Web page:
Not one to back down from a challenge, Franklin retaliated with his own magazine advertisement, published in the Pennsylvania Gazette about two weeks later. His publication, he announced, would be called The General Magazine, and Historical Chronicle, For all the British Plantations in America. In addition to hard news, The General Magazine would include excerpts from new books; opinion essays and poetry; and news of births, marriages, deaths, and promotions. Franklin also lowered his planned price from 15 pence to nine pence, made the magazine longer, and decided to fund it entirely himself (rather than relying on subscriptions) to get it out faster.

The magazine would be ready for January, Franklin promised (which meant it would appear in February). The advertisement also noted that the magazine "would not, indeed, have been published quite so soon, were it not that a Person, to whom the Scheme was communicated in Confidence, has thought to advertise it in the last Mercury, without our Participation; and, probably, with a view, by Starting before us, to discourage us from prosecuting our first Design, and reap the Advantage of it wholly to himself." (On "a Person," Franklin included the footnote "John Webbe.")

Webbe responded with a series of newspaper articles in the Mercury attacking Franklin, accusing him of "the most mischievous Kind of Lying" and of having "the Slyness of a Pickpocket." According to Webbe, the project was never supposed to be secret and he hadn’t really committed himself to it, anyway. Franklin did not immediately reply, merely reprinting his advertisement, but some scholars think one of the proverbs printed around this time in Poor Richard’s Almanack may have been related to the betrayal: "If you would keep your Secret from an enemy, tell it not to a friend."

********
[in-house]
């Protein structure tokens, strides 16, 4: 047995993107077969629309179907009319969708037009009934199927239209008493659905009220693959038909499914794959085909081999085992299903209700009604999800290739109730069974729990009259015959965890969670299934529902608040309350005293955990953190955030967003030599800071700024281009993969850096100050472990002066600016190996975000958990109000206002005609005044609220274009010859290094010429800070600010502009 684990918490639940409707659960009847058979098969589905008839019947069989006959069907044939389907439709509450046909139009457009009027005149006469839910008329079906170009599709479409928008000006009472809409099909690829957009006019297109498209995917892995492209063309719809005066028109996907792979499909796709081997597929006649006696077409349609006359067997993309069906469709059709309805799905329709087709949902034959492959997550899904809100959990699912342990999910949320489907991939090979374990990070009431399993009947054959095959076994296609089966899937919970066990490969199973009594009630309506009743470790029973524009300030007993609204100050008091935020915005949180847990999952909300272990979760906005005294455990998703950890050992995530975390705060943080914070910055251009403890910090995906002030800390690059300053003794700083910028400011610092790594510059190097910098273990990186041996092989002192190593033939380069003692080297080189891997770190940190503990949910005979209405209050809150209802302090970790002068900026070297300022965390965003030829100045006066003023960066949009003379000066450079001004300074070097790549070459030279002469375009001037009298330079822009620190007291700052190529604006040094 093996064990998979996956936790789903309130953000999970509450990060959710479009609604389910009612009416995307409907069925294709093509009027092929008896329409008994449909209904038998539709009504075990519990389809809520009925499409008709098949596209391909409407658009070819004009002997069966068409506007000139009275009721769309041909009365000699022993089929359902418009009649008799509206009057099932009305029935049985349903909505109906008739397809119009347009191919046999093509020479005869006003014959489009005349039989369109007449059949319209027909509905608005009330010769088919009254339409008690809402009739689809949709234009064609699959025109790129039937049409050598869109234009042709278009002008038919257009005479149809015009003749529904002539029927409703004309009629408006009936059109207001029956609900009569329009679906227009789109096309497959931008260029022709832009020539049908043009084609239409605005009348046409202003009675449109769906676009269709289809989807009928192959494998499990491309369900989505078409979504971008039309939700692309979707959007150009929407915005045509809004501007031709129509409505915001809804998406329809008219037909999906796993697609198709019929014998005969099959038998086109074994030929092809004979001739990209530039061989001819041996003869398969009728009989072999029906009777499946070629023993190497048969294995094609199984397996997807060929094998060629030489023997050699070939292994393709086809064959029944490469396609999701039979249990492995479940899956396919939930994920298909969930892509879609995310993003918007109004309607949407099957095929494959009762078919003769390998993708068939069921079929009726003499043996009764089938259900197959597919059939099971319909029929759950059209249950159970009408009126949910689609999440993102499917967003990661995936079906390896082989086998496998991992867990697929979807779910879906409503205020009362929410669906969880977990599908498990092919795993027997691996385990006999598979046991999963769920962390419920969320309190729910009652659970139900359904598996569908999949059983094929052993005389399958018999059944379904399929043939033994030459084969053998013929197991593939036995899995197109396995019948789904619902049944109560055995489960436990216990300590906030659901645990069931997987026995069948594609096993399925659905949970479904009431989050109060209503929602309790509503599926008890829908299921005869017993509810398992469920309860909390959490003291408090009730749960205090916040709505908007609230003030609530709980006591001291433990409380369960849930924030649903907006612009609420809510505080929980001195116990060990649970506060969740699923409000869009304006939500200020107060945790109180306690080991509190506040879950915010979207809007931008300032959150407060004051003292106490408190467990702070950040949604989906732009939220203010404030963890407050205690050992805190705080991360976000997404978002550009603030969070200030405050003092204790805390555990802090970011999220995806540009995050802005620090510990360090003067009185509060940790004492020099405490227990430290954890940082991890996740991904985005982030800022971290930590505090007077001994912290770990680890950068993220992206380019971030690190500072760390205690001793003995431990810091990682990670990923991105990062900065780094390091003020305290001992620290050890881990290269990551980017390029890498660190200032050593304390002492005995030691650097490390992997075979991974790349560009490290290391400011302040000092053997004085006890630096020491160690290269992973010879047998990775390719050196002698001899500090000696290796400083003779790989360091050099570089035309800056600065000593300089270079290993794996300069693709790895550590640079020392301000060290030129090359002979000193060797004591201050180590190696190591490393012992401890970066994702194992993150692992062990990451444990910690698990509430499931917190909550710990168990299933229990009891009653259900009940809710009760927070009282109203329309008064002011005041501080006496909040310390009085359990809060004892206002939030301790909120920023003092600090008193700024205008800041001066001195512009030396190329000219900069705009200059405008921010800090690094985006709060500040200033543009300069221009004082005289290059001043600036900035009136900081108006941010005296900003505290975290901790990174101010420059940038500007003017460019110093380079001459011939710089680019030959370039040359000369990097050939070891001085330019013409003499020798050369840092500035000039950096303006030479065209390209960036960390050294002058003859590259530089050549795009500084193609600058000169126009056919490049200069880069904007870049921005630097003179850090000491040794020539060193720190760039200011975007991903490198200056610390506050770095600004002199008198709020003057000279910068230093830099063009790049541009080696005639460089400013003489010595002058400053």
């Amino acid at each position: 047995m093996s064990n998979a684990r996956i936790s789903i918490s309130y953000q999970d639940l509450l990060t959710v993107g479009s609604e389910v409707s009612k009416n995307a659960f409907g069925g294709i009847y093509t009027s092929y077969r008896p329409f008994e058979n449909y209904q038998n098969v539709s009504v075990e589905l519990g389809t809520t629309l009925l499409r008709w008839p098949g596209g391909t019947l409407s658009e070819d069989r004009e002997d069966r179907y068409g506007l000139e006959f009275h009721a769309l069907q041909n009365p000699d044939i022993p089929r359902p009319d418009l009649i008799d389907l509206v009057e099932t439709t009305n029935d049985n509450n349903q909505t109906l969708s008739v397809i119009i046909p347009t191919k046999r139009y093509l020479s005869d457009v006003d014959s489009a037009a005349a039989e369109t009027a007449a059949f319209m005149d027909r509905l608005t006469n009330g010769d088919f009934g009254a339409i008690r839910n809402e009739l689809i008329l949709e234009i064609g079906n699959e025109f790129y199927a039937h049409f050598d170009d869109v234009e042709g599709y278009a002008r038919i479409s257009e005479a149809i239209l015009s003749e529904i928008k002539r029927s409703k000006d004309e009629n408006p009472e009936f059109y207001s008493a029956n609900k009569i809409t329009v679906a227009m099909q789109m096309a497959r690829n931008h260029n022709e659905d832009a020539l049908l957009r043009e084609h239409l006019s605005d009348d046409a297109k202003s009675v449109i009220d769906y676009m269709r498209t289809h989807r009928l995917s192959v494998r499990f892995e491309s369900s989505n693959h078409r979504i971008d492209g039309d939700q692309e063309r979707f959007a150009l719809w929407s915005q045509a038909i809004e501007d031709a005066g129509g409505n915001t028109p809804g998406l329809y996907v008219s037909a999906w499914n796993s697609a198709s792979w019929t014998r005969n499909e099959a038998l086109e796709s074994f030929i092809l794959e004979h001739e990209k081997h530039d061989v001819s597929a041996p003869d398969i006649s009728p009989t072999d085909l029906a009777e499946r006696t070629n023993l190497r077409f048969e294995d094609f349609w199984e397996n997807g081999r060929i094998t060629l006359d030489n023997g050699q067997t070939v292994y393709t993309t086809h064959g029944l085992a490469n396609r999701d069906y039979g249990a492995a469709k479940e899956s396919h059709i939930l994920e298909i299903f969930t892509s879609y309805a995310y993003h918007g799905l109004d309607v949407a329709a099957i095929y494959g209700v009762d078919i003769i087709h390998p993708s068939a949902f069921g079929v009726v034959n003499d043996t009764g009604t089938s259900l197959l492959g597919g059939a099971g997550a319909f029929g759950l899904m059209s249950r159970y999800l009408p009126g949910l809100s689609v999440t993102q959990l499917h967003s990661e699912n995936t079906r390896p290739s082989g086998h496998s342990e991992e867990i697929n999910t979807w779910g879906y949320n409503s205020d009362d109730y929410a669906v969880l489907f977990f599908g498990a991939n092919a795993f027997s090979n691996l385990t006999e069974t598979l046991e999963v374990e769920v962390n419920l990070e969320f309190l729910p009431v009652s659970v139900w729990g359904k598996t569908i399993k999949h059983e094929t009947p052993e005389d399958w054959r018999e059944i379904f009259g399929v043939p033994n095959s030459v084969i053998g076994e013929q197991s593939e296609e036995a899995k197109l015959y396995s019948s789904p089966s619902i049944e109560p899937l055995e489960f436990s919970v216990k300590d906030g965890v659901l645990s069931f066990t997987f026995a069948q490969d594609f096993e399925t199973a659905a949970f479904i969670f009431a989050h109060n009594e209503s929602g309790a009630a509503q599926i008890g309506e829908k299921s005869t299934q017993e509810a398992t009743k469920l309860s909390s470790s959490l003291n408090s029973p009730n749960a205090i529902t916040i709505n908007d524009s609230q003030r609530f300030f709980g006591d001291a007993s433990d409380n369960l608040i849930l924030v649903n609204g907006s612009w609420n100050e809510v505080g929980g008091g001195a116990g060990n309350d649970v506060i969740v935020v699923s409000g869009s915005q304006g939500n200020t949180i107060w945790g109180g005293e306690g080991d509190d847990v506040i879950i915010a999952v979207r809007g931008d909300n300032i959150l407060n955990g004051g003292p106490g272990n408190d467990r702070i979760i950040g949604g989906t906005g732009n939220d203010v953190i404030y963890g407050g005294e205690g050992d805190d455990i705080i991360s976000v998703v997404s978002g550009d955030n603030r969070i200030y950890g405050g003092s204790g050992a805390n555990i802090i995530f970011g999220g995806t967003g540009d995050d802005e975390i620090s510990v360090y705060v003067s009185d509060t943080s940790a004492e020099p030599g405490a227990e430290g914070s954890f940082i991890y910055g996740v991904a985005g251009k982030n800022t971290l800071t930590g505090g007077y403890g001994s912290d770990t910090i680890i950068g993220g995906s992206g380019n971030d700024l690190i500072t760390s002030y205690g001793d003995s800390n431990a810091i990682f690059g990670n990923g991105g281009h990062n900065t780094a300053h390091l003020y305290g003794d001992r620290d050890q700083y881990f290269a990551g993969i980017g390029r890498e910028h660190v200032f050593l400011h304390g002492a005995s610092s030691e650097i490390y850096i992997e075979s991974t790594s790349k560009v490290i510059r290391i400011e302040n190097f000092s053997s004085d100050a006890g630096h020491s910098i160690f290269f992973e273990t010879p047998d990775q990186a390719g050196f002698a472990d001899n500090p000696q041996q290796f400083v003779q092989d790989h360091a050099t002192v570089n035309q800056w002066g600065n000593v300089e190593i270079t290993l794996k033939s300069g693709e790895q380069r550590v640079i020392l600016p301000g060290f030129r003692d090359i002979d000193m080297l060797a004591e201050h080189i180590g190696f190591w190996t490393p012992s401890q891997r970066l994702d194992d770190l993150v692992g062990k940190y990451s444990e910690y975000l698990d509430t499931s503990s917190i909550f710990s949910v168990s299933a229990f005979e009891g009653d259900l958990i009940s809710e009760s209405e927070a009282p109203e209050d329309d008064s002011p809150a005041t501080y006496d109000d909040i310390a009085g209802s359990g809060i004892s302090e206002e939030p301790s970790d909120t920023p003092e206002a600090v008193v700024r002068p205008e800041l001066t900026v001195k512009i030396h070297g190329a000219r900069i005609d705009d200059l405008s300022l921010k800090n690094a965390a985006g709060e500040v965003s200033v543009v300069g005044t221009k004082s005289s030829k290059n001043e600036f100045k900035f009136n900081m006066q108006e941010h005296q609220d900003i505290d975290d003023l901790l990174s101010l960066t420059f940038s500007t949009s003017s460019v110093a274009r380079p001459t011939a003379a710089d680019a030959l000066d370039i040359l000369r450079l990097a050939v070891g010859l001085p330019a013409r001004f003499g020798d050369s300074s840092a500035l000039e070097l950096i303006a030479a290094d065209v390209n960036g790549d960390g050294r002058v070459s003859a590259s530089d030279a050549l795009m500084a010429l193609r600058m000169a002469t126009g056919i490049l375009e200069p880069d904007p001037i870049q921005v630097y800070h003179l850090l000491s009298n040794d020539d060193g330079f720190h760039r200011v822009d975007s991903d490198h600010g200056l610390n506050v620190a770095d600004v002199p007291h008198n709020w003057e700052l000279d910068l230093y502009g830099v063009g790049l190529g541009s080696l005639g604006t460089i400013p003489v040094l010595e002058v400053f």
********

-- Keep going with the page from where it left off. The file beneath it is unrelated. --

Meanwhile, two magazine deadlines loomed. Bradford wanted to scoop Franklin, so he moved up the American Magazine’s publication date. Both magazines ended up running in February 1741, but Bradford’s publication ultimately got there first: The American Magazine was published on February 13, 1741, three days before Franklin's.

The intense rivalry among Franklin, Bradford, and Webbe had started with a bang, but ended with a whimper: Bradford’s American Magazine folded after three issues, and Franklin’s General Magazine lasted only six issues. But while Bradford and Webbe may have gotten there first, their names are now just footnotes in history—while Franklin's brilliant reputation, as a printer and far more, lives on.

Additional Source: The Life of Benjamin Franklin, Volume 2: Printer and Publisher, 1730-1747, J.A. Leo Lemay

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John MacDougall, Getty Images
Stolpersteine: One Artist's International Memorial to the Holocaust
John MacDougall, Getty Images
John MacDougall, Getty Images

The most startling memorial to victims of the Holocaust may also be the easiest to miss. Embedded in the sidewalks of more than 20 countries, more than 60,000 Stolpersteine—German for “stumbling stones”—mark the spots where victims last resided before they were forced to leave their homes. The modest, nearly 4-by-4-inch brass blocks, each the size of a single cobblestone, are planted outside the doorways of row houses, bakeries, and coffee houses. Each tells a simple yet chilling story: A person lived here. This is what happened to them.

Here lived Hugo Lippers
Born 1878
Arrested 11/9/1938 — Altstrelitzer prison
Deported 1942 Auschwitz
Murdered

The project is the brainchild of the German artist Gunter Demnig, who first had the idea in the early 1990s as he studied the Nazis' deportation of Sinti and Roma people. His first installations were guerrilla artwork: According to Reuters, Demnig laid his first 41 blocks in Berlin without official approval. The city, however, soon endorsed the idea and granted him permission to install more. Today, Berlin has more than 5000.

Demnig lays a Stolpersteine.
Artist Gunter Demnig lays a Stolpersteine outside a residence in Hamburg, Germany in 2012.
Patrick Lux, Getty Images